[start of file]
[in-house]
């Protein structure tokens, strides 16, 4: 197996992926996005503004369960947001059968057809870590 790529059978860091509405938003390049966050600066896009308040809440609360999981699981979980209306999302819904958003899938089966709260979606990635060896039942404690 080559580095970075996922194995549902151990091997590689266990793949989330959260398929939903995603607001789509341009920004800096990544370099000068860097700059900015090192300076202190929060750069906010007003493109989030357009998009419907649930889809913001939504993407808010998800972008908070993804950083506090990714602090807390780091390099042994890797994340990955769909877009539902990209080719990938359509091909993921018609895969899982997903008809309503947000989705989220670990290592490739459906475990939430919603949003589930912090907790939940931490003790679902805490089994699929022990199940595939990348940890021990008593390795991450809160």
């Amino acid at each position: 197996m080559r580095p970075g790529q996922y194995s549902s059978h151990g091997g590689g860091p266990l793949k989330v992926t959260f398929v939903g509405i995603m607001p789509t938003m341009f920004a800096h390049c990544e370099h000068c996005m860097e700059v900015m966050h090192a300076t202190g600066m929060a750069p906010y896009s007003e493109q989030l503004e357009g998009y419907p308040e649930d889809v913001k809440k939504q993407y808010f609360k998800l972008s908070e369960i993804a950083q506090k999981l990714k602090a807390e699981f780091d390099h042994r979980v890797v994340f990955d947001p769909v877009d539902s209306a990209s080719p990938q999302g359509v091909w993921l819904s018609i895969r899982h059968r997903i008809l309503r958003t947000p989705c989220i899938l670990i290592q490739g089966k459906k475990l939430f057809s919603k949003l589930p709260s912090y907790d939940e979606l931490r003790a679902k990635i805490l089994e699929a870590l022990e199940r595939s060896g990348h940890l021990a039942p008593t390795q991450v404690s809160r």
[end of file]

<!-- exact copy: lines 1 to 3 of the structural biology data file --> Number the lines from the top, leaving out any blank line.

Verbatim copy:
[in-house]
């Protein structure tokens, strides 16, 4: 197996992926996005503004369960947001059968057809870590 790529059978860091509405938003390049966050600066896009308040809440609360999981699981979980209306999302819904958003899938089966709260979606990635060896039942404690 080559580095970075996922194995549902151990091997590689266990793949989330959260398929939903995603607001789509341009920004800096990544370099000068860097700059900015090192300076202190929060750069906010007003493109989030357009998009419907649930889809913001939504993407808010998800972008908070993804950083506090990714602090807390780091390099042994890797994340990955769909877009539902990209080719990938359509091909993921018609895969899982997903008809309503947000989705989220670990290592490739459906475990939430919603949003589930912090907790939940931490003790679902805490089994699929022990199940595939990348940890021990008593390795991450809160």
């Amino acid at each position: 197996m080559r580095p970075g790529q996922y194995s549902s059978h151990g091997g590689g860091p266990l793949k989330v992926t959260f398929v939903g509405i995603m607001p789509t938003m341009f920004a800096h390049c990544e370099h000068c996005m860097e700059v900015m966050h090192a300076t202190g600066m929060a750069p906010y896009s007003e493109q989030l503004e357009g998009y419907p308040e649930d889809v913001k809440k939504q993407y808010f609360k998800l972008s908070e369960i993804a950083q506090k999981l990714k602090a807390e699981f780091d390099h042994r979980v890797v994340f990955d947001p769909v877009d539902s209306a990209s080719p990938q999302g359509v091909w993921l819904s018609i895969r899982h059968r997903i008809l309503r958003t947000p989705c989220i899938l670990i290592q490739g089966k459906k475990l939430f057809s919603k949003l589930p709260s912090y907790d939940e979606l931490r003790a679902k990635i805490l089994e699929a870590l022990e199940r595939s060896g990348h940890l021990a039942p008593t390795q991450v404690s809160r």